original title: Død Snø
aka: Zombie SS
Director: Tommy Wirkola
Starring: Vegar Hoel, Stig Frode Henriksen, Charlotte Frogner, Lasse Valdal, Evy Kasseth Røsten
Ein! Zwei! Die!
A group of friends are heading out to the snowy mountains of Norway to have a weekend full of party and fun. On a dark night a strange man shows up at their door and he creeps everyone out with a story about a local curse that comes from the second World War when the German nazis were active in the area.
The old man wasn’t making things up and the young group accidentally disturb the grave of the old nazis soon after, finding themselves in great trouble when the gang of flesh crazy nazi zombies are unleashing their wrath upon them.
My very own country Norway is not big on horror films. For some reason, our cinema has been more theater inspired than anything else and it is only in the last 20 years that we have been presenting more movies based on simply entertainment for the masses. And although there has been some horror films during the last 15 years, Dead Snow really made a mark with its commercial success, both in Norway and even in some foreign countries.
What’s most surprising about this is the fact that the film is basically an homage to the old school gory horror comedies of the 80’s. The first part of the film is basically Evil Dead, just set in a snowy norwegian mountain instead of a cabin in the woods. Then we have the old guy warning the younger group about the dangers of being there, another big horror cliché of course and even the characters are very typical of these type of movies with a funny guy, a social awkward geek etc etc etc.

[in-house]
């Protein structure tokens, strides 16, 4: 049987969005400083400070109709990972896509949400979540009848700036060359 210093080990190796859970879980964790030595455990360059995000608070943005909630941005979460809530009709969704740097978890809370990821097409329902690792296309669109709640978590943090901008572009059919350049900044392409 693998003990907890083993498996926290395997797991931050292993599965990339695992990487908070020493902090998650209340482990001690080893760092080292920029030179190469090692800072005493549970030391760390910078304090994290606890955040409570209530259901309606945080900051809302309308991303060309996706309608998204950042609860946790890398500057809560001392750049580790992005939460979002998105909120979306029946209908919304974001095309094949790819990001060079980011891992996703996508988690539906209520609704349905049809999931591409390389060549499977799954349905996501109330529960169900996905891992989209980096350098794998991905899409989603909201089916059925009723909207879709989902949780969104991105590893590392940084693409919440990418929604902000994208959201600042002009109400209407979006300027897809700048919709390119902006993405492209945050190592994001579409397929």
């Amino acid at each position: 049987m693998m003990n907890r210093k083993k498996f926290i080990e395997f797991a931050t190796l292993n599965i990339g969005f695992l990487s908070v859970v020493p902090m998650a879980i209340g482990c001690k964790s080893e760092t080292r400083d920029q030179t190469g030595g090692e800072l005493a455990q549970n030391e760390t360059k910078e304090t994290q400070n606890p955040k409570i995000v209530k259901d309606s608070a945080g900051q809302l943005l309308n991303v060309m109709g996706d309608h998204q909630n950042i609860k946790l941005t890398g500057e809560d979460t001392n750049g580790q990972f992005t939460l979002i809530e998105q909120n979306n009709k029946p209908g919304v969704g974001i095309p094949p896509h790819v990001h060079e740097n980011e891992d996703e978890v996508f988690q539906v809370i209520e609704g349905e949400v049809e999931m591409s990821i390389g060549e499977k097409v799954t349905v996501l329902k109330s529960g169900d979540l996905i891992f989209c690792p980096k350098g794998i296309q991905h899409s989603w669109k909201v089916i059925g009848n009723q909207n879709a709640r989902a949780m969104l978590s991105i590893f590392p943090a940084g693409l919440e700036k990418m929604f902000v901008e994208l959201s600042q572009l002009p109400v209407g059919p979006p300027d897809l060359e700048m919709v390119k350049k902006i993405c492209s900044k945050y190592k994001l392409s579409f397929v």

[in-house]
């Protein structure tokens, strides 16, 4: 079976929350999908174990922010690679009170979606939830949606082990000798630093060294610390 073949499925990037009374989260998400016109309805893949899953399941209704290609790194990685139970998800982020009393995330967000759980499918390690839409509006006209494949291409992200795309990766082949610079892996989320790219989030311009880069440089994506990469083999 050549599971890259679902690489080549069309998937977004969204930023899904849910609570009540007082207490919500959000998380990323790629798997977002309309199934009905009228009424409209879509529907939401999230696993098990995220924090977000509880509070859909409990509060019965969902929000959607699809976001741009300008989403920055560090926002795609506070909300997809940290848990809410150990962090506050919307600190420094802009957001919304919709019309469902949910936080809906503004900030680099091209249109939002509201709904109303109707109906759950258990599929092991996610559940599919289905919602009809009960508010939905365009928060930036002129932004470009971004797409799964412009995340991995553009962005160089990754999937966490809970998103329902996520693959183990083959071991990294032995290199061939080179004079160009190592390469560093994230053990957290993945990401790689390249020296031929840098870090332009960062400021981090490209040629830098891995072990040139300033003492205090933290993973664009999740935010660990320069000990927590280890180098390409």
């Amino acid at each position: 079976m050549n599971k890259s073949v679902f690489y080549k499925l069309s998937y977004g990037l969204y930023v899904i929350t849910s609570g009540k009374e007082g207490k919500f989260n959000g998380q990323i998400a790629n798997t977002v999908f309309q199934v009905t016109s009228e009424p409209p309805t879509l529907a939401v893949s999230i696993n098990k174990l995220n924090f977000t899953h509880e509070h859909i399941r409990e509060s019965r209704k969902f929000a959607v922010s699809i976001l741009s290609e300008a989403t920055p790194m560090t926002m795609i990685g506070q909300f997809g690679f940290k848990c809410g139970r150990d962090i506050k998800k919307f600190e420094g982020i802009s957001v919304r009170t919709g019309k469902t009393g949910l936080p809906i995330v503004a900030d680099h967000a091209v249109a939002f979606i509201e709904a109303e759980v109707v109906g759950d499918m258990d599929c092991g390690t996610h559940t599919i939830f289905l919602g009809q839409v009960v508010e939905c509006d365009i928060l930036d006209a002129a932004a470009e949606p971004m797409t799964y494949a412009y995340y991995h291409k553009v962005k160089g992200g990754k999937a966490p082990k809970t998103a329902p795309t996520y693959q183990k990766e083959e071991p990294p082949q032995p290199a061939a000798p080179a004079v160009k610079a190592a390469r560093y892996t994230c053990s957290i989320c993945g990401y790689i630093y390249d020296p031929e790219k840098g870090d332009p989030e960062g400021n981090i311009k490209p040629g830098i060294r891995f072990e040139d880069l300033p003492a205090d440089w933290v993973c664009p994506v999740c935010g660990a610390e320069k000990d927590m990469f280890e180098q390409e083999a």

The problem with the film is that it feels more like a parody than an homage at times and the focus on the humour makes the film a bit too silly for my taste. The only thing new about this is really the setting in Norway and the norwegian influenced humour which is fun to see for us who live here. The final third is basically a thirty minute long carnage that I’m sure plenty of horror fans will have fun with, but it still leaves a lot to be desired for me.
The characters are, as mentioned, all very cliché aswell and features some faces that are familiar to the norwegian audience, including the lovely Jenny Skavlan and the funny guy Stig Frode Henriksen. Bjørn Sundquist is given the role as the mysterious stranger and he is fun to watch here and obviously aware of what type of part he is doing.
Director Tommy Wirkola has become a sort of genre hero in Norway thanks to this film and also his previous effort Kill Bujo (yes, a parody of Kill Bill). He has pretty much made a name for himself by playing outside of the norwegian movie industry and because of that he has become a bit of an underdog, which makes it even more cool to see that he has made his way over to America now with his newest film Hansel & Gretel: Witch Hunters. Wirkola’s knowledge and love of the genre is very easy to see in this film and even if I’m not that fond of the film I’m sure the result is exactly what he was after while creating this project.
He sure didn’t mean for Dead Snow to be a film that was supposed to be taken serious, so even attempting to do that would be a failure from the viewer. It is however not fun enough to be a very enjoyable film, but definitely worth a watch – especially for us Norwegians.